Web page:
Now well-fed, watered, and in much betters spirits, I make my way down the two-mile road back to my car. Not wanting the day to have gone to total waste, I decide to hike Wildrose Peak instead. It only goes up to 9k feet, and the path isn’t as long or strenuous. Maybe I could see Badwater and Whitney from there too? So up I go. The path gets steep quickly, and setting sun shines brightly on the hills. After a long time of steep, I put on the Raiders of the Lost Ark soundtrack, which is a great pick-me-up – I feel like Indiana f-ing Jones, a real adventurer (got the hat and everything)! I then remember that when I was planning my sunsets and sunrises, I had the wrong time zone plugged in. I realized this a few days before and had adjusted my sunrise times to be an hour earlier, but forgot about sunsets. Damnit. About two-thirds of the way in, it’s dark. “Whatever, I have my headlamp, I’ll be fine,” I tell myself. A few minutes later I get to a spot where I can’t see where the path goes. Is it this way? Or this other way? Unclear. I pick a direction and go about 20 feet. Hmmm…this doesn’t seem like the path. I head back to where I was, but now I can’t even tell where I came from or where any path was. Fuck. “Oh well, I’m not THAT far from the top [WRONG.], I’ll just go uphill and I’ll get there eventually,” I tell myself. It’s now pitch dark save for the stars and crescent moon. The going is slow, and the elevation is approaching 9,000 feet, about where I had to turn back this afternoon. Jesus, it just seems to keep going and going. Miraculously I find the path again; now it’s on switchbacks, oh god, the switchbacks. Feel the burn!
I finally make it to the top at almost 10pm. The night is in full swing, and I can see lights of the town of Furnace Creek in the valley, twinkling in the distance in the east, and Venus, shining like a spotlight to the west. Exhausted, I sign the register at the top of Wildrose Peak, set up my tent at the summit, and go to sleep. It isn't quite the mountain I had hoped for, but nevertheless, it is my first real mountain, and in hindsight a great warm-up to the events that were soon to unfold in the following days.
[Listen: The Planets - Saturn, bringer of Old Age]
I wake up at about 5:30 and prepare myself for the rising sun at 5:42. It’s hazy from nearby wildfires, so with the pre-dawn light I can see Badwater Basin, but not the more distant Mount Whitney, unfortunately. I probably wouldn’t have gotten what I was looking for anyway if I had climbed Telescope. I had a special soundtrack for this morning’s sunrise: “Saturn, Bringer of Old Age” from The Planets, an orchestral work by the British composer Gustav Holst that consists of seven movements, each one about a mythological Roman deity, whose names are shared with the planets. I’ve found the best pieces for sunrise are ones that start quietly and slowly grow to a magnificent climax. Pairing such pieces with sunrises has given me some of the most awe-inspiring and euphoric moments of my life. “Saturn” does have this trajectory, though instead of the glorious, exuberant climax that my usual sunrise pieces have, Saturn’s is powerful in an oppressive way, a perfect pairing for the oppressive general conditions of Death Valley, I figured. The piece starts off with flutes and harps alternating slowly but incessantly between two chords that have an unsettling quality to them, like the feeling of when you’re somewhere and things just seem a little…off, but you’re not sure why. Under and over these chords are melodies that start in the basses, not often heard without their cello brethren. These melodies get passed around to a few other instruments including the cryptically esoteric bass oboe, an instrument few ever lay eyes on. These melodies aren’t even melodies as much as just a few long, drawn-out notes, weary-sounding and suspicious somehow. Their rhythm with respect to the unrelenting but unobtrusive flute chords further seems off-kilter somehow, and it’s disorienting. The texture changes abruptly, with the piece beginning to unfold more sincerely in the brass and strings, as if being regaled of the wondrous tales of the past by this arcane “bringer of old age.” This steadily builds in texture and orchestration, the off-kilter rhythm from the beginning of the piece returns in the lower voices of the orchestra. A wonderful array of chords in the brass reveals a wisdom of the ages from our mystical acquaintance. This keeps pressing onward until it morphs into a kind of terrible wisdom, like that of someone who has seen far too much for their own good, peered into the depths of the universe which aren’t meant to be seen, and driven to madness in the process.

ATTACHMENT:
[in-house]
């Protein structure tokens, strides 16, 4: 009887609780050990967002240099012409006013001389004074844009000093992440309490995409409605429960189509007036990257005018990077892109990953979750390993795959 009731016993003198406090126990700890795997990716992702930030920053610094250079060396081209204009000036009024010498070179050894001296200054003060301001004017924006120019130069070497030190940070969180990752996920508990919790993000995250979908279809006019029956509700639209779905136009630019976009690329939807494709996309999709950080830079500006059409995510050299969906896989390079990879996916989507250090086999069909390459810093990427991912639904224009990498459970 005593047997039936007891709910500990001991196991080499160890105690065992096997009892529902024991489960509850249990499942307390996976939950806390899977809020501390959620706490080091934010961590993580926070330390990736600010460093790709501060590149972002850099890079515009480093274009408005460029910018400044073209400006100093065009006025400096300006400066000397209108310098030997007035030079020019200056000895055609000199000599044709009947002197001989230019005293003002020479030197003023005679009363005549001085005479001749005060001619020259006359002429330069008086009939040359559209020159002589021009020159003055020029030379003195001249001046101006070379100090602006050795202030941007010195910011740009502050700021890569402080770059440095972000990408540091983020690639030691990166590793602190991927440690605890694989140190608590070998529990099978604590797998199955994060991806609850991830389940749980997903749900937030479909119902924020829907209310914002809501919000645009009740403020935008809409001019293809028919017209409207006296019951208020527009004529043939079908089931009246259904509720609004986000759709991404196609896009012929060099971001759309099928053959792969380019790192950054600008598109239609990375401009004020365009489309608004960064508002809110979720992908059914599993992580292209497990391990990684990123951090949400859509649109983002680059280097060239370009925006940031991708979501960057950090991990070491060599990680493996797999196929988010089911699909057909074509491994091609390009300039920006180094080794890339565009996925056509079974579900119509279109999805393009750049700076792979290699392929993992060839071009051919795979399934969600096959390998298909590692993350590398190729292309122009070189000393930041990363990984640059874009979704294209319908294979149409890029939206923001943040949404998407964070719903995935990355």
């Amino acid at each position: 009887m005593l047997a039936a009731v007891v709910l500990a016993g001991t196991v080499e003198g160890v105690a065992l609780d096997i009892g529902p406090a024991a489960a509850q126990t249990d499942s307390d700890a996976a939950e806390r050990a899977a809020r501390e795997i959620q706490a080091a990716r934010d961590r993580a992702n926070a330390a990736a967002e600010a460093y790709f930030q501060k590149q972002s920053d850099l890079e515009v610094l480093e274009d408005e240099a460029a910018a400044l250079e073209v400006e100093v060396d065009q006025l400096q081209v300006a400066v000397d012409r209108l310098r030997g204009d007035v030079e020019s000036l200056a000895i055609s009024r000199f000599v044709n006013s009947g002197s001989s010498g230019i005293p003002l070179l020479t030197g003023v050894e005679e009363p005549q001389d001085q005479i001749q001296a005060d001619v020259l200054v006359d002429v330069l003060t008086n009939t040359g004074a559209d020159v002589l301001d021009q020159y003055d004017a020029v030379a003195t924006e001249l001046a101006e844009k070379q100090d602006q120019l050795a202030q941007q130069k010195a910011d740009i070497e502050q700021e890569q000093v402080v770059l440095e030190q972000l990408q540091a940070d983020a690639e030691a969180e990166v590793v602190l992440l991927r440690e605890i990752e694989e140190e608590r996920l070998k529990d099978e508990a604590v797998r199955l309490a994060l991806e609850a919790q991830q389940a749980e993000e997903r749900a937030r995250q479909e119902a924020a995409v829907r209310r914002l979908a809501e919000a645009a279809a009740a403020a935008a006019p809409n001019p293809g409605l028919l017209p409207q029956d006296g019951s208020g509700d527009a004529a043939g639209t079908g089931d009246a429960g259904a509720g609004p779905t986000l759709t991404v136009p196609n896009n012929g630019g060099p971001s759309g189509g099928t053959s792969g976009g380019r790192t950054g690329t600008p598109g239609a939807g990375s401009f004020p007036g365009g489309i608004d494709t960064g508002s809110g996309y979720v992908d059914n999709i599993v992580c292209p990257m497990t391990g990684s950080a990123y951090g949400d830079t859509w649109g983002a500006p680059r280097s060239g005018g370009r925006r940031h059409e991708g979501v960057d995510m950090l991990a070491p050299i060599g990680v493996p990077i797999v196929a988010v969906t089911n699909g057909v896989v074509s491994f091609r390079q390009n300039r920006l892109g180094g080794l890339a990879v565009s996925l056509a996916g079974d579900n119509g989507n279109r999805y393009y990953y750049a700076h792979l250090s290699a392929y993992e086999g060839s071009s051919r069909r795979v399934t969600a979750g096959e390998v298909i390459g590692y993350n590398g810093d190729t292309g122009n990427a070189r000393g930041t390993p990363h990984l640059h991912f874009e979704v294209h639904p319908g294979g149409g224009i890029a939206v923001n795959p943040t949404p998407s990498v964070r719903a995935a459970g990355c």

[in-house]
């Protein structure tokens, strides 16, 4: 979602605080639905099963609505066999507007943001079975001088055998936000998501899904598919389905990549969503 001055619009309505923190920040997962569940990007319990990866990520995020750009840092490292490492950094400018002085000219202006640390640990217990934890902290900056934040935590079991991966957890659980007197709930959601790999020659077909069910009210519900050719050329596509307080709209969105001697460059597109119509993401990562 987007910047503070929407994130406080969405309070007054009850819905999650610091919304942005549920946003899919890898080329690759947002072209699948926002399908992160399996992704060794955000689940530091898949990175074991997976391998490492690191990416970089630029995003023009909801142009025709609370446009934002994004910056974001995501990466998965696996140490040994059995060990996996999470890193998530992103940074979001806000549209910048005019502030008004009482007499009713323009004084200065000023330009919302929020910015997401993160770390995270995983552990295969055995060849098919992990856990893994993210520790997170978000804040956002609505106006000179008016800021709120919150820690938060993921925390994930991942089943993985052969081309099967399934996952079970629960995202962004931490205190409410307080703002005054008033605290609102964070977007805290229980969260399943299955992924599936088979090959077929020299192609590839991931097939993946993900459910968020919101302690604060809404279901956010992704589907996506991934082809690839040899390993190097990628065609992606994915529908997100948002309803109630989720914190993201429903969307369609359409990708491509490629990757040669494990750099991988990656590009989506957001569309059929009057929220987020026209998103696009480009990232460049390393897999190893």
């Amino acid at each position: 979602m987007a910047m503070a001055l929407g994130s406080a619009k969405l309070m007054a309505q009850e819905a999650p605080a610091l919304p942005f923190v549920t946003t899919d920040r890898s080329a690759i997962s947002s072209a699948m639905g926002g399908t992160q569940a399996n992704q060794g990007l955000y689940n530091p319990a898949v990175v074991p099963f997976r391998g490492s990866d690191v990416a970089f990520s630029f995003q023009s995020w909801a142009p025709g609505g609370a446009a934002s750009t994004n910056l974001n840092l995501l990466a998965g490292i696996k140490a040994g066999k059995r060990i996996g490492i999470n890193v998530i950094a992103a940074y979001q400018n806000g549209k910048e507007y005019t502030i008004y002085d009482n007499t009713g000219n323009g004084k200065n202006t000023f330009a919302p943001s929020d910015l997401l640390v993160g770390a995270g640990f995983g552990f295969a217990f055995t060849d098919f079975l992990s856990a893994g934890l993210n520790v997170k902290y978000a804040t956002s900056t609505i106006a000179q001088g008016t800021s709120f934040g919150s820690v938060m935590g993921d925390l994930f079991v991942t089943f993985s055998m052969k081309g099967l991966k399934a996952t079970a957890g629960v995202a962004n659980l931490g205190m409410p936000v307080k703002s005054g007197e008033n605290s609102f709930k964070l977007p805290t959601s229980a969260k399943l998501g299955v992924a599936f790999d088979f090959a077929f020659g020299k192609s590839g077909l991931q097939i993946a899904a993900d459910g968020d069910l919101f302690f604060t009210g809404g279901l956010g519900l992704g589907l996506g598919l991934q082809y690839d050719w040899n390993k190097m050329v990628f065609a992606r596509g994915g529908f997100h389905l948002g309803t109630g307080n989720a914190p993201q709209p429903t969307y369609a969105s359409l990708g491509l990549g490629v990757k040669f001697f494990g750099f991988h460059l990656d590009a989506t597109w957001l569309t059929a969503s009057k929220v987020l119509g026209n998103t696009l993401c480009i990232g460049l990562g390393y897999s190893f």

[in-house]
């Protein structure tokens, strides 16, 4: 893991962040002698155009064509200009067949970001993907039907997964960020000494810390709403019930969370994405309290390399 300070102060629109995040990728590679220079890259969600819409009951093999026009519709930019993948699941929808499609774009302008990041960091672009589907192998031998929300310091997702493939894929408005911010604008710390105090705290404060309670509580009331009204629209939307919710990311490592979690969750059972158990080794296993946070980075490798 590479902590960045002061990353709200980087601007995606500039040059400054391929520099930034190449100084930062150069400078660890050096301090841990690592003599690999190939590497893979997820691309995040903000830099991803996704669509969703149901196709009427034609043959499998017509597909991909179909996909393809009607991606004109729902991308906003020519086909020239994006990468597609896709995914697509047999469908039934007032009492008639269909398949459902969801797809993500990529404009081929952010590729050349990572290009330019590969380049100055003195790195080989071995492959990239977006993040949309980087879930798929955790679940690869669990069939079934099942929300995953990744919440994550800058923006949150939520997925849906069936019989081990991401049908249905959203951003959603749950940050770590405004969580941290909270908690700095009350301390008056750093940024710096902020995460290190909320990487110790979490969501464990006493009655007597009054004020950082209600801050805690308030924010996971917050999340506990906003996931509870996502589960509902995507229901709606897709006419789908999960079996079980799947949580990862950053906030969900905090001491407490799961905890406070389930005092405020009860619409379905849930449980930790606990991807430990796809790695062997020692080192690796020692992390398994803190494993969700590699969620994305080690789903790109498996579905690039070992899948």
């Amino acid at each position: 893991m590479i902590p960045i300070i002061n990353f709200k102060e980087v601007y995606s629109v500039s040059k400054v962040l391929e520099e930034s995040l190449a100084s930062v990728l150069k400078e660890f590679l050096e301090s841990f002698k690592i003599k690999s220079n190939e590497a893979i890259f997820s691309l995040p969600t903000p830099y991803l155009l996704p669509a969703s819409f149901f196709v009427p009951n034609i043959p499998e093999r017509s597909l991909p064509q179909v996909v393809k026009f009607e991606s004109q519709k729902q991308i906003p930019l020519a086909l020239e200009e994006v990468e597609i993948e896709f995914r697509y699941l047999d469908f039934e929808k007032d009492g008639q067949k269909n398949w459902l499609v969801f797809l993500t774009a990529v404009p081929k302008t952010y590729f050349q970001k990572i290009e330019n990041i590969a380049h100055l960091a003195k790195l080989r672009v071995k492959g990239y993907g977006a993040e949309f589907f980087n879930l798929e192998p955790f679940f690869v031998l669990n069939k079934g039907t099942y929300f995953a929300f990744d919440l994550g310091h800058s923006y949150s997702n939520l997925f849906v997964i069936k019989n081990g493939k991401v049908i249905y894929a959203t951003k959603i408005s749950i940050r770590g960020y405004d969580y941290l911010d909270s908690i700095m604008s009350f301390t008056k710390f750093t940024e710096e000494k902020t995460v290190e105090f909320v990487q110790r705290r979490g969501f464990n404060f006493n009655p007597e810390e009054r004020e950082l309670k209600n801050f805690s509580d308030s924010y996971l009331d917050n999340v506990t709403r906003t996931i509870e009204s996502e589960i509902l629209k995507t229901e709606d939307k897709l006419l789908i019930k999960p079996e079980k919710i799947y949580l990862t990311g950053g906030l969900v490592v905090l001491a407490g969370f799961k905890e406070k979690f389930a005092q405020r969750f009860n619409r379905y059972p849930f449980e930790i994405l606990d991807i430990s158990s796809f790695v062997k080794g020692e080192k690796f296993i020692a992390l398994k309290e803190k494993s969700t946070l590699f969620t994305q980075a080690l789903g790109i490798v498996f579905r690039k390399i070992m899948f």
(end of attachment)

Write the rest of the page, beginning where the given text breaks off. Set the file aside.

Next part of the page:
Thus is my accompaniment to the rising sun, its muted reddish-orange glow peering above the Amargosa Mountains through the haze and filling with light Death Valley, one of the most inhospitable corners of the globe. It really is the perfect piece for a hot, desert sunrise.
As I gather my things and prepare for the descent, I hear out of the usual chorus of flies, gnats, and mosquitoes that have followed me up the mountain a new chorister. It has a low buzz, which can mean only one thing: it’s big. Coming into view is an enormous, jet-black, wasp-like creature, and it has it out for me. What I did to instill this thing’s fury I will never know, but there I am, on the top of this mountain at 9,000 feet, running around in circles like a fool being chased by this beastly horror. After a certain point, I have an epiphany and think, ‘Hold on. FUCK this. MY MOMMA DID NOT RAISE A VICTIM!” I unfurl my bandana in one hand and dart to my pack and grab whatever is on top, in this case, a washcloth. Now with a weapon in each hand, I begin to whirl and twirl my arms like a windmill in a hurricane, and soon the tides of battle turn. The winged monstrosity from hell, now on the defensive, ducks and dodges, swerving and swooping like a Jedi Knight on a mission to destroy the umpteenth reincarnation of the Death Star. Fortunately for me, it’s no Skywalker, but rather one of those filler bitches with maybe one line of dialogue whose sole purpose is to die a horrific death thereby ramping up the plot tension. I land a blow with the washcloth, and the ominous buzz turns to a sputter. I highly doubt I killed it, but at least now it knows not to mess with me before I’ve had my oatmeal.
[Research after the trip would suggest that this was a tarantula hawk. That's right honey, a wasp that preys on tarantulas. They have among the most excruciating stings of any insect on earth. X_X]
After catching my breath and regaining composure, I make my way down the mountain, the sunlight a welcome change from my previous trek. I get to the car largely without incident and prepare for the next leg of the trip, which is to go off-trail to the Inyo Mountains opposite the Sierras to watch the sun rise onto the tallest mountain in the lower 48.